Ethiopia doesn't exactly scream "fun family vacation" (or fun solo vacation, for that matter) to many Westerners. Instead, mental images of a poverty-stricken nation pop up thanks to those guilt-inducing World Vision commercials. No doubt this is the default mental image people associate with most places in Africa if they have never visited the continent.
That brings me to another very important point. As a tourist, taking photos of human suffering only perpetuates "poverty tourism," which is not only rude and invasive in my mind; it can deliver the wrong message about a country. Alex of the travel blog Lost With Purpose wrote a great article on how to be a responsible traveler, and she thoughtfully addressed this issue along with other important considerations we can easily forget about when wrapped up in the excitement of a new place.
Personally, I never take photos that focus closely on people in the streets (at least without permission), and especially if their vulnerabilities are exposed. Yes, the sad reality is that it is commonplace for lepers, amputees, and barefoot mothers with tiny nude babies to be lying in the middle of the sidewalk in third-world countries, but there is no need to photograph any of it.
I chose to visit Ethiopia for the rich, exotic culture I had tasted in the form of injera, shiro, and wot (staples of Ethiopian cuisine) in the West (oh, and the coffee, which I knew would be nothing short of amazing straight from the source). Trekking is always on the agenda when I travel, and having both mountains and jungle, Ethiopia provided plenty of opportunities to indulge my inner adrenaline junkie. I was sold.
One important thing to keep in mind when traveling to Ethiopia is that significant discounts for domestic flights are available to those who fly into Addis Ababa with Ethiopian Airlines.
Even though it may not be the cheapest option for the international part of the trip, the extra cost will be more than compensated if you are planning to fly around the country when you arrive. Domestic flights are damn expensive if you do not.
All this being said, I booked my international flights with Lufthansa, unaware that this discount existed until after the fact. I wasn't too disturbed, however—although flying is good for the sake of saving time, it's not so good for the environment. Because takeoff and landing account for the majority of the greenhouse gas emissions generated during a flight, short flights in particular are bad. Taking the bus is the cheaper and more environmentally friendly option (trains only operate in a few parts of the country).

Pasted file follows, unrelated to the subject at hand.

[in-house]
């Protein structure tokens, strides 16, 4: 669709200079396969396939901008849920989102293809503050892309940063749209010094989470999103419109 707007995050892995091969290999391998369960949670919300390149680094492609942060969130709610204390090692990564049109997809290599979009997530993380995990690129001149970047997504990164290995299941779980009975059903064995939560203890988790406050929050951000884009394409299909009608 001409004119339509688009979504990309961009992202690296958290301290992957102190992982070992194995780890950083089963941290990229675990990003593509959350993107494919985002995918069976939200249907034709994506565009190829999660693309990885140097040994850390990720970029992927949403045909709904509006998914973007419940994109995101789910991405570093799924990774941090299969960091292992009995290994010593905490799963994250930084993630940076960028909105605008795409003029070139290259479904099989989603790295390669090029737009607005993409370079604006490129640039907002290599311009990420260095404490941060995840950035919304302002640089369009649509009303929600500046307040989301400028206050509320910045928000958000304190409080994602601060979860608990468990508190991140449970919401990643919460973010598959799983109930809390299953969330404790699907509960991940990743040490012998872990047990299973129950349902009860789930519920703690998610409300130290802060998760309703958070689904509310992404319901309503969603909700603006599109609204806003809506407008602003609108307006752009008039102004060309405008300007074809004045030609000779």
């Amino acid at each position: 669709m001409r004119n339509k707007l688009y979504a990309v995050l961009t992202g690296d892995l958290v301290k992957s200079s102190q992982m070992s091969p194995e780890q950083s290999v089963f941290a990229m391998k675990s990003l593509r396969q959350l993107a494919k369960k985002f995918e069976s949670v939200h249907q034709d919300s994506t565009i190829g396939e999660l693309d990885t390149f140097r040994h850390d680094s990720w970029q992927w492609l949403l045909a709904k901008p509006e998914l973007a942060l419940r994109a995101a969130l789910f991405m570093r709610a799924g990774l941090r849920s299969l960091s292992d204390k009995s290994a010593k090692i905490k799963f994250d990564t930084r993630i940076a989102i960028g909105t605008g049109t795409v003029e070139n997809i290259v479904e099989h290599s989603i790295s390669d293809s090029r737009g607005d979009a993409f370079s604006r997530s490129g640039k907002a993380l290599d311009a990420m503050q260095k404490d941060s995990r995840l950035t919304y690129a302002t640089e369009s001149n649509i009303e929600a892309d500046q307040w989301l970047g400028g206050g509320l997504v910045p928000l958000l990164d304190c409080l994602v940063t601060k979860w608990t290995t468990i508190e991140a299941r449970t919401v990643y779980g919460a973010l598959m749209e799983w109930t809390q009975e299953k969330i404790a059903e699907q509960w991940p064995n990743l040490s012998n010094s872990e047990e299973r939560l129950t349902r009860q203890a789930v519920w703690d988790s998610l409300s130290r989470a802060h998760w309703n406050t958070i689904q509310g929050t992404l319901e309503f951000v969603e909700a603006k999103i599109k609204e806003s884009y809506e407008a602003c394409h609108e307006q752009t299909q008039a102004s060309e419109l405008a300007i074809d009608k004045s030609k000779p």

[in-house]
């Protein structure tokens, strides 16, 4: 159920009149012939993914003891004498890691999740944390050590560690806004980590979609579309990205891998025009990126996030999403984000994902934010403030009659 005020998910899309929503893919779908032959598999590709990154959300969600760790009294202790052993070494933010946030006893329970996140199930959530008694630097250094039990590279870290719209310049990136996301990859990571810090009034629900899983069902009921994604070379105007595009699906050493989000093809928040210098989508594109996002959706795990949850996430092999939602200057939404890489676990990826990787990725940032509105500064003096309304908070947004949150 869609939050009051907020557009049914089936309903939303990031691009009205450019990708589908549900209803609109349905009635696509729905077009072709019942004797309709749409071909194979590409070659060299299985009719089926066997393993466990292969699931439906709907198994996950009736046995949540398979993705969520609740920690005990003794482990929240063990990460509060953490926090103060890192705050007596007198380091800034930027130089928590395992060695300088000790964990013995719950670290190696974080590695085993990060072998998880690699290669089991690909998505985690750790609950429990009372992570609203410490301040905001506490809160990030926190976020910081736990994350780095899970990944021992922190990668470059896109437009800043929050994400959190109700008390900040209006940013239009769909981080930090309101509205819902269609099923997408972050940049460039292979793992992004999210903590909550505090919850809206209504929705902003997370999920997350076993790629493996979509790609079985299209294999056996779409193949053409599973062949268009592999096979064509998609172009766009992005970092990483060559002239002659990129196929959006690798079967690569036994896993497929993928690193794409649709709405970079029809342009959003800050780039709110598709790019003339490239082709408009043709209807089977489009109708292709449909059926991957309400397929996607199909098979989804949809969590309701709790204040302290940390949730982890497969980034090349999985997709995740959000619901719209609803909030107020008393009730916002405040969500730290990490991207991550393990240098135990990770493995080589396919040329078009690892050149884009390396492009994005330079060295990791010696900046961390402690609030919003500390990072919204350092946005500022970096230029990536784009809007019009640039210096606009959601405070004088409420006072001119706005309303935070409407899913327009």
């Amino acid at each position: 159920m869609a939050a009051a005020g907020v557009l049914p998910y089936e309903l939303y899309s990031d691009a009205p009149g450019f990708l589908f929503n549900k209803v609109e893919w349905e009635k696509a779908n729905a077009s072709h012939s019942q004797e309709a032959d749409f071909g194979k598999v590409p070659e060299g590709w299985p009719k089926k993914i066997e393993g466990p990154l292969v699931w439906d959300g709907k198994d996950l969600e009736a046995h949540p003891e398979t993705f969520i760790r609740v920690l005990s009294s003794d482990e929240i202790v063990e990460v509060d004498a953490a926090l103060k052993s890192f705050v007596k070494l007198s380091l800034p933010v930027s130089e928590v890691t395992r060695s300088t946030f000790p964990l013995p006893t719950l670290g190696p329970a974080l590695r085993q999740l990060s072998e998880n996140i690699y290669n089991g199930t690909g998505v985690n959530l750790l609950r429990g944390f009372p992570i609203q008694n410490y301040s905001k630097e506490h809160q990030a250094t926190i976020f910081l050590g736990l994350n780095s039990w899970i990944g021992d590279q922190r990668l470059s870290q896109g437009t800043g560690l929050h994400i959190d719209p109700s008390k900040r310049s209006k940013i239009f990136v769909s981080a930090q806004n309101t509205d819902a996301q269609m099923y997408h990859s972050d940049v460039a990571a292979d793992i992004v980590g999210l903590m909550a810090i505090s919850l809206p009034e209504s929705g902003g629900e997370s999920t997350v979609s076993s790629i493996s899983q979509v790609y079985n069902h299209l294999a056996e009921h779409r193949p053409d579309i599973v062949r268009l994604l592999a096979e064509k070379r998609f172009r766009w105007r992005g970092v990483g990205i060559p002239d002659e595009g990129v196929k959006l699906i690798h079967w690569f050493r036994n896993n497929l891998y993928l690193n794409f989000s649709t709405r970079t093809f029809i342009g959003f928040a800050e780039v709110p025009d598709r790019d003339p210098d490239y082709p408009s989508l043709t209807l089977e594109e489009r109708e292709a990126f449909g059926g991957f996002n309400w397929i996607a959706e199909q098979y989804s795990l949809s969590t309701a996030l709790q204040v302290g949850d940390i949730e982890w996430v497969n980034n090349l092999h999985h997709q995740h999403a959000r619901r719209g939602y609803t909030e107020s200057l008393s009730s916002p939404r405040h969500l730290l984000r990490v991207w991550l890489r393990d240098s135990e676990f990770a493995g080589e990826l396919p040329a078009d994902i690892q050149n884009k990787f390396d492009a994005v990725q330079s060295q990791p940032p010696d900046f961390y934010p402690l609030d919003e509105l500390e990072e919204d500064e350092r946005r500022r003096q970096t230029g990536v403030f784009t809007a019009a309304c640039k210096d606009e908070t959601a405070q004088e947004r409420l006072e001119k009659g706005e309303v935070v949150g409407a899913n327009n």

I had done my research beforehand and knew that the Ethiopian clock was different from the international clock. Time is measured in two 12-hour cycles beginning at 6:00 and 18:00, meaning 6:00 am is 0 o'clock (or hour 0) and 18:00 is 12 o'clock.
Mindfuck, I know.
Ethiopians do not distinguish between am and pm, so you have to specify whether you mean 1 o'clock in the morning or at night if it's not obvious. Some locals might take the fact that you're a foreigner into account and use international time when speaking with you, but it's good to clarify this if in doubt.
To add another dimension to the time warp, the Ethiopian calendar has 13 months. Ethiopian Christmas is celebrated on January 7th and the new year takes place on September 11th. This means that Ethiopia is seven years, eight months behind the Western world, and the new millennium was celebrated in year 2007 (so, they partied like it was 2006, not 1999).
The concept of “Africa time" is also an unofficial thing (although Wikipedia actually has an article about it). When I say this, I mean that things don't exactly run like clockwork in the country, and I've been told that this tendency to be laid back about time prevails throughout Africa.
People are much less strict about when to make an appearance or get something done than we are in the West. For example, timetables for local transportation are either nonexistent or rough estimates. The same goes for opening times for shops, museums, etc., which can be flexible. It's simply a cultural difference. You just have to be patient and go with the flow.
Planning My Route
I would start my trip with a few days in Addis Ababa, the country's capital, but where to go when I left Addis was a question mark. Each region of Ethiopia had its appeal, but I knew it would be impossible to access all these areas by bus over the course of three weeks, so I had to narrow down my route.
To the north is the historical circuit, which is undoubtedly the route that attracts the most tourists, and for good reason: there are the ancient rock-hewn churches (churches carved below ground level) of Lalibela and Tigray; the Simien Mountains, known for its Grand-Canyon-like landscape and as the place to see endemic gelada monkeys and the rare Walia ibex; and the Danakil Depression near Eritrea, home to the active volcano Erta Ale.